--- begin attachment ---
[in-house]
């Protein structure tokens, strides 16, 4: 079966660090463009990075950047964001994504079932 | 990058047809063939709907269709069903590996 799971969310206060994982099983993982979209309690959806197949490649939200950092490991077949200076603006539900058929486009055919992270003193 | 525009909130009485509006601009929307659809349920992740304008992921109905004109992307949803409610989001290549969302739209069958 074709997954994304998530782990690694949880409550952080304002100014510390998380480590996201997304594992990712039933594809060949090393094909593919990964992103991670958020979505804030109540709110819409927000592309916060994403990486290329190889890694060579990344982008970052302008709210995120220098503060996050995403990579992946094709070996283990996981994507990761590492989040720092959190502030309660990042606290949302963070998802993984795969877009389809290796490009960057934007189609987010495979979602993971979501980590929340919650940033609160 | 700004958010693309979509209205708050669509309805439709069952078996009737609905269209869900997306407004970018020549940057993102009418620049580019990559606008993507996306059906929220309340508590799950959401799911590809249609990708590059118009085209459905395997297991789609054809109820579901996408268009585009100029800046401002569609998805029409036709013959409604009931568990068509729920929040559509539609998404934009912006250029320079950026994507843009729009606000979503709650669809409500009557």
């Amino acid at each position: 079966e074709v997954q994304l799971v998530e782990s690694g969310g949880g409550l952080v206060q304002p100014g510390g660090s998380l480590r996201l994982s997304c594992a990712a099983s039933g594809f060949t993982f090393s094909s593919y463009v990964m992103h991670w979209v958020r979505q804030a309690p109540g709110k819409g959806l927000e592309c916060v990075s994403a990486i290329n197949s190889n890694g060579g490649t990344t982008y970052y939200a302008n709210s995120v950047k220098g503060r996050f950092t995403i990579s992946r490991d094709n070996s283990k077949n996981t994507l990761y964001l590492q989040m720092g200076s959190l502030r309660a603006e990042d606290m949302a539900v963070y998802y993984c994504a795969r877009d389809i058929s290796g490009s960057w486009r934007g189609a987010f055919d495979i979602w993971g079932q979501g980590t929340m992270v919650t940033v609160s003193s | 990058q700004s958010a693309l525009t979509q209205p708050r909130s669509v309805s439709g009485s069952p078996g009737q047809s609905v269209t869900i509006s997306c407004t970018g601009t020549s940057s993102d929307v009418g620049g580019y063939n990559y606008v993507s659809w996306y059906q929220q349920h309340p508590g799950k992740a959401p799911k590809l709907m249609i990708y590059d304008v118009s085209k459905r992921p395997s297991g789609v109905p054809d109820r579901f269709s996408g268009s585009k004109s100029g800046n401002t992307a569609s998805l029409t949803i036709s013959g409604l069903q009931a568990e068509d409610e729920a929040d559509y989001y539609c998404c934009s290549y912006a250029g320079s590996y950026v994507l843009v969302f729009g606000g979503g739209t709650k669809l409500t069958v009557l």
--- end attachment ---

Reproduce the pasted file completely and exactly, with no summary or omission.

[in-house]
């Protein structure tokens, strides 16, 4: 079966660090463009990075950047964001994504079932 | 990058047809063939709907269709069903590996 799971969310206060994982099983993982979209309690959806197949490649939200950092490991077949200076603006539900058929486009055919992270003193 | 525009909130009485509006601009929307659809349920992740304008992921109905004109992307949803409610989001290549969302739209069958 074709997954994304998530782990690694949880409550952080304002100014510390998380480590996201997304594992990712039933594809060949090393094909593919990964992103991670958020979505804030109540709110819409927000592309916060994403990486290329190889890694060579990344982008970052302008709210995120220098503060996050995403990579992946094709070996283990996981994507990761590492989040720092959190502030309660990042606290949302963070998802993984795969877009389809290796490009960057934007189609987010495979979602993971979501980590929340919650940033609160 | 700004958010693309979509209205708050669509309805439709069952078996009737609905269209869900997306407004970018020549940057993102009418620049580019990559606008993507996306059906929220309340508590799950959401799911590809249609990708590059118009085209459905395997297991789609054809109820579901996408268009585009100029800046401002569609998805029409036709013959409604009931568990068509729920929040559509539609998404934009912006250029320079950026994507843009729009606000979503709650669809409500009557």
């Amino acid at each position: 079966e074709v997954q994304l799971v998530e782990s690694g969310g949880g409550l952080v206060q304002p100014g510390g660090s998380l480590r996201l994982s997304c594992a990712a099983s039933g594809f060949t993982f090393s094909s593919y463009v990964m992103h991670w979209v958020r979505q804030a309690p109540g709110k819409g959806l927000e592309c916060v990075s994403a990486i290329n197949s190889n890694g060579g490649t990344t982008y970052y939200a302008n709210s995120v950047k220098g503060r996050f950092t995403i990579s992946r490991d094709n070996s283990k077949n996981t994507l990761y964001l590492q989040m720092g200076s959190l502030r309660a603006e990042d606290m949302a539900v963070y998802y993984c994504a795969r877009d389809i058929s290796g490009s960057w486009r934007g189609a987010f055919d495979i979602w993971g079932q979501g980590t929340m992270v919650t940033v609160s003193s | 990058q700004s958010a693309l525009t979509q209205p708050r909130s669509v309805s439709g009485s069952p078996g009737q047809s609905v269209t869900i509006s997306c407004t970018g601009t020549s940057s993102d929307v009418g620049g580019y063939n990559y606008v993507s659809w996306y059906q929220q349920h309340p508590g799950k992740a959401p799911k590809l709907m249609i990708y590059d304008v118009s085209k459905r992921p395997s297991g789609v109905p054809d109820r579901f269709s996408g268009s585009k004109s100029g800046n401002t992307a569609s998805l029409t949803i036709s013959g409604l069903q009931a568990e068509d409610e729920a929040d559509y989001y539609c998404c934009s290549y912006a250029g320079s590996y950026v994507l843009v969302f729009g606000g979503g739209t709650k669809l409500t069958v009557l």